They sit no more at familiar tables of home;
They have no lot in our labour of the day-time;
They sleep beyond England’s foam.

But where our desires are and our hopes profound,
Felt as a well-spring that is hidden from sight,
To the innermost heart of their own land they are known
As the stars are known to the Night;

As the stars that shall be bright when we are dust,
Moving in marches upon the heavenly plain;
As the stars that are starry in the time of our darkness,
To the end, to the end, they remain.

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Laurence Binyon was born in Lancaster, England. His parents were Frederick Binyon, a Quaker minister, and Mary Dockray. Mary’s father, Robert Benson Dockray, was the main engineer of the London and Birmingham Railway. The family were Quakers.[2]

Binyon studied at St Paul’s School. There he read Classics (Honour Moderations) at Trinity College, Oxford, where he won the Newdigate Prize for poetry in 1891.

In 1904 he married historian Cicely Margaret Powell, and the couple had three daughters. During those years, Binyon belonged to a circle of artists, as a regular patron of the Wiener Cafe of London. His fellow intellectuals there were Sir William Rothenstein, Walter Sickert, Charles Ricketts, Lucien Pissarro, Ezra Pound, and Edmund Dulac.[2]

He died at Dunedin Nursing Home, Bath Road, Reading on 10 March 1943 after an operation. A funeral service was held at Trinity College Chapel, Oxford on the afternoon of 13 March 1943.

For more information read here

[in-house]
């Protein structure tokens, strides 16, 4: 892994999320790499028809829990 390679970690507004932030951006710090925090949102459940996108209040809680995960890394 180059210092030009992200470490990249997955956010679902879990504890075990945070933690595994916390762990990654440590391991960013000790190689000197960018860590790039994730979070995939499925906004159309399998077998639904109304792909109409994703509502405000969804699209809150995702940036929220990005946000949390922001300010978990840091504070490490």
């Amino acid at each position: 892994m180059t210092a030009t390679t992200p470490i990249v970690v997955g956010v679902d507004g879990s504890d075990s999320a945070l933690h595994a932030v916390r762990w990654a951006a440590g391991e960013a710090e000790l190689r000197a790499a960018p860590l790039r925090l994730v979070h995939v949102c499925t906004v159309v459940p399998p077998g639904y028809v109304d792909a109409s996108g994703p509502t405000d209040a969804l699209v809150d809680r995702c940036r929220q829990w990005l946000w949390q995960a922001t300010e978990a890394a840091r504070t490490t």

Poetry Challenge #7 is to create a journal of links and your reactions to poems by established (living or dead poets.) Details are here.  Example response is here. Mr. Linky for Challenge #7 is directly below

Poetry Challenge #7 04/04/2012

High Flight 

Oh! I have slipped the surly bonds of Earth
And danced the skies on laughter-silvered wings;
Sunward I’ve climbed, and joined the tumbling mirth
of sun-split clouds,-and done a hundred things
You have not dreamed of-wheeled and soared and swung
High in the sunlit silence. Hov’ring there,
I’ve chased the shouting wind along, and flung
My eager craft through footless halls of air….

Up, up the long, delirious, burning blue
I’ve topped the wind-swept heights with easy grace
Where never lark nor ever eagle flew-
And, while with silent lifting mind I’ve trod
The high untrespassed sanctity of space,
Put out my hand, and touched the face of God

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This poem was found in many of the Kriegies’ YMCA issued diaries.    Written by John G. Magee on September 3, 1941.  Magee was born in Shanghai, China, of missionary parents-an American father and an English mother, and spoke Chinese before English. He was educated at Rugby school in England and at Avon Old Farms School in Connecticut.  He won a Scholarship to Yale, but instead joined the Royal Canadian Air Force in late 1940, trained in Canada, and was sent to Britain. He flew in a Spitfire squadron and was killed on a routine training mission on December 11, 1941. The sonnet above was sent to his parents written on the back of a letter which said, “I am enclosing a verse I wrote the other day. It started at 30,000 feet, and was finished soon after I landed.” He also wrote of his course ending soon and of his then going on operations, and added, “I think we are very lucky as we shall just be in time for the autumn blitzes (which are certain to come.)